It’s important to point out that the study above was done in animals. By itself, it doesn’t prove that much. However, it does add to the evidence suggesting that probiotics are not as great as people have been led to believe.

As I see it, most (not all) of the probiotics that are on the market today work like a Band-Aid. They mask some of the symptoms of an unhealthy gut, but they don’t heal the festering wound they cover. Sometimes, they may actually make the wound more severe, but since they do such a good job of covering it up, the symptoms of the damage don’t necessarily show, at least not until the Band-Aid is removed (i.e., probiotic supplementation is discontinued).

Last words

Make no mistake, I truly believe that medicines and supplements containing microorganisms can be very useful in the treatment of a wide variety of health problems. Probiotics may one day be routinely used in the treatment of everything from cancer to diabetes to depression. The point I’m trying to make with this article is not that the probiotic concept is without merit. Rather, the point I’m trying to make is that it’s immature, and at the moment, flawed. Perhaps the biggest problem with today’s probiotics is that they don’t contain the many different types of microbes that are needed to repair a damaged gut microbiota; most only contain a couple of lactic acid bacteria.

Another thing I would like to mention is that I’m very skeptical of the idea that it’s a wise to take probiotics every day, indefinitely, which is what a lot of probiotics manufacturers and sellers advice us to do. If the probiotics in question actually set up shop in our intestine, they do so shortly after we start supplementing. In most cases it’s unnecessary – and maybe even harmful – to continue supplementation for long periods of time.

Again, I’m not waging a war on the probiotic concept here. All I’m saying is that at the moment, probiotics don’t live up to their reputation. There aren’t many probiotic supplements on the market today that I like. Hopefully, in a not so distant future, that will change.

Picture: Creative commons picture by jaqueline. Some rights reserved.

Comments

  1. I’m with you on this. Especially as someone who has histamine intolerance so anything fermented causes me problems.

    When you read some cases where people still don’t improve even after fecal transplants, it makes one wonder what use weak oral probiotics are. I think probiotic transplants is the only way this field will make any progress, and even then I expect the results will be limited.

  2. MacManiac says:

    Do you have any comments on the Russian Yogurt called Kefir? Apparently, some population groups have used it for generations with positive effects. Also, I have seen several studies suggesting that the Appendix may have a role as a safe harbour for the microbiome to be reseeded from. Any comment?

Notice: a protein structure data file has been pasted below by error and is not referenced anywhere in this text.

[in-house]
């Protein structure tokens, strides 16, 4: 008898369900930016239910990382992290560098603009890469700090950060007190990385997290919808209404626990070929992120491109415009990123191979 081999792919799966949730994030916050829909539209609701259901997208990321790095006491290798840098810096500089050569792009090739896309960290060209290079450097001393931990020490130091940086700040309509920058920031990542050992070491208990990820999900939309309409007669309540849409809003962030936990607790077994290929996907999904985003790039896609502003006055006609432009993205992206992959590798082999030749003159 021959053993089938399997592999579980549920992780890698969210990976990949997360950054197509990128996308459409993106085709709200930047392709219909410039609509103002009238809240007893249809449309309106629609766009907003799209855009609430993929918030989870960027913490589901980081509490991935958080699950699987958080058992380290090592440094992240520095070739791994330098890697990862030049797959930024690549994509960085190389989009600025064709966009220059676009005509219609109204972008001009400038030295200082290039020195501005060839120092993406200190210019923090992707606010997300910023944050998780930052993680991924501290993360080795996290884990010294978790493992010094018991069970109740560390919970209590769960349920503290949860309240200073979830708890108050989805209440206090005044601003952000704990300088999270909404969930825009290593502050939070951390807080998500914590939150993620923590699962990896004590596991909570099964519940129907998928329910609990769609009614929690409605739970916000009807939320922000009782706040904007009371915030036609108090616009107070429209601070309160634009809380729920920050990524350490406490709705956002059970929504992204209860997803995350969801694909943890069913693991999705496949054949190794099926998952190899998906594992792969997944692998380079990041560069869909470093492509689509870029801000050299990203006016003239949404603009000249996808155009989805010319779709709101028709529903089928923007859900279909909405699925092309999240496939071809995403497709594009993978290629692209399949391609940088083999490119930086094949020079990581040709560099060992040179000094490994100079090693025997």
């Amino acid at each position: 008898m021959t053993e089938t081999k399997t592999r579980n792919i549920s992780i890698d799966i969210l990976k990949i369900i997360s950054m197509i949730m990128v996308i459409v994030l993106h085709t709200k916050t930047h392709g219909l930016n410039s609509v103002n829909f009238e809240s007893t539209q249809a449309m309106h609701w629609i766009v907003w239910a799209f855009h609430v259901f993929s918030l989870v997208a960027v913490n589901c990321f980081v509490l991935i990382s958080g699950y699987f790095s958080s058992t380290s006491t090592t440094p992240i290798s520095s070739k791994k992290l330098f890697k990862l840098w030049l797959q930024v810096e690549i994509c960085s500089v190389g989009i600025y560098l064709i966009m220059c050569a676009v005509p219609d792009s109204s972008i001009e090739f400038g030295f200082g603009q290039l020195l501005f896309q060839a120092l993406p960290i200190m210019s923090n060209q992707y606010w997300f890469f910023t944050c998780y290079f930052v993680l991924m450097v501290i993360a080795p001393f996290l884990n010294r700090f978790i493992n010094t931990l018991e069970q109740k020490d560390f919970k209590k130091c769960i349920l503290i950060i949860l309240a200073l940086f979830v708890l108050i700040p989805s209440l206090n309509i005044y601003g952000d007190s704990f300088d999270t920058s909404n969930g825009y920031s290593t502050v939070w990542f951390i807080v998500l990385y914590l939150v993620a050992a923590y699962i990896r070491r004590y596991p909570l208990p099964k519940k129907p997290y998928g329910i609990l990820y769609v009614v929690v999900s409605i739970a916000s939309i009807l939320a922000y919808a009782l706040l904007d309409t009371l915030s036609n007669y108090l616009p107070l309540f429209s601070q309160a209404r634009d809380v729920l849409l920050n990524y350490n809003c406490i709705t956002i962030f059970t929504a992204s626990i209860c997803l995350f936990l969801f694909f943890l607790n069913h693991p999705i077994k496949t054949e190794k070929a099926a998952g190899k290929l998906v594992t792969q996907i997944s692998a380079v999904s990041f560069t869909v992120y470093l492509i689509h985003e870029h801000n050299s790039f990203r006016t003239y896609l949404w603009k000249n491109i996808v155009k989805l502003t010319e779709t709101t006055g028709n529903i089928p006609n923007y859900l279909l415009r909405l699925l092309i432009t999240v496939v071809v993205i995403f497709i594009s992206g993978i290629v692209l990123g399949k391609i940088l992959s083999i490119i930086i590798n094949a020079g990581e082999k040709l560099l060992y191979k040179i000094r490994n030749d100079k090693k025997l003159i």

• Hi MacManiac,

      As I said to Anthony, I’ve been planning to write an article on kefir. I hope to get around to it soon.

      As for the appendix, I’ve always questioned the long-standing dogma that it’s a redundant organ. As you point out, it seems to play an important role in microbiome reseeding. People who’ve removed their appendix are probably more susceptible to develop longstanding health problems following food poisoning and other events that disrupt the microbioal community of the gut, due to the fact that they haven’t got a reservoir of commensal bacteria.

  3. Hi, How about Kefir? I have been preparing my own daily for about a month and my gut finally feels good in the morning. Do you think I’m doing more harm than good? I know taking a break occasionally is advised and is what was traditionally done, but now I wonder if I’m taking too much (a glass per day)
    Thanks
    Anthony

    • Hi Anthony.

      I’ve been planning to write an article on kefir for some time. I hope to get around to doing so soon.

      Quick question for you: Do you still feel great when you stop drinking kefir, or do the beneficial effects quickly disappear?

  4. alec trivass says:

    hi erik
    read with interest, as usual. you mention that some strains are beneficial. which would you advise?
    also, are there any foodstuffs that would encourage good gut bugs?
    i know we inherit our initial supply of bacteria from our mothers, presumably thru breast milk when the young digestive system is less likely to destroy imbibed bacteria.
    in order for newly ingested bacteria to survive the stomach and small intestine, should medication be taken to suppress the digestive juices prior to ingestion?
    cheers
    alec

    • Hi Alec,

      You may consider trying Mutaflor. It contains the bacterium E. coli Nissle 1917. Check out this article for more information.

      Pretty much all fruits and vegetables contain fermentable fibers. My recommendation would be to eat a species-appropriate diet that’s rich in several different types of plant foods. Make sure to include some onions, leeks, jerusalem artichoke, and/or other foods rich in inulin-type fructans.

      I would recommend against using medications that suppress stomach acid production. The only exception would be if you’re using some type of special medicine containing microbes and have been advised by your physician to take stomach acid suppressants.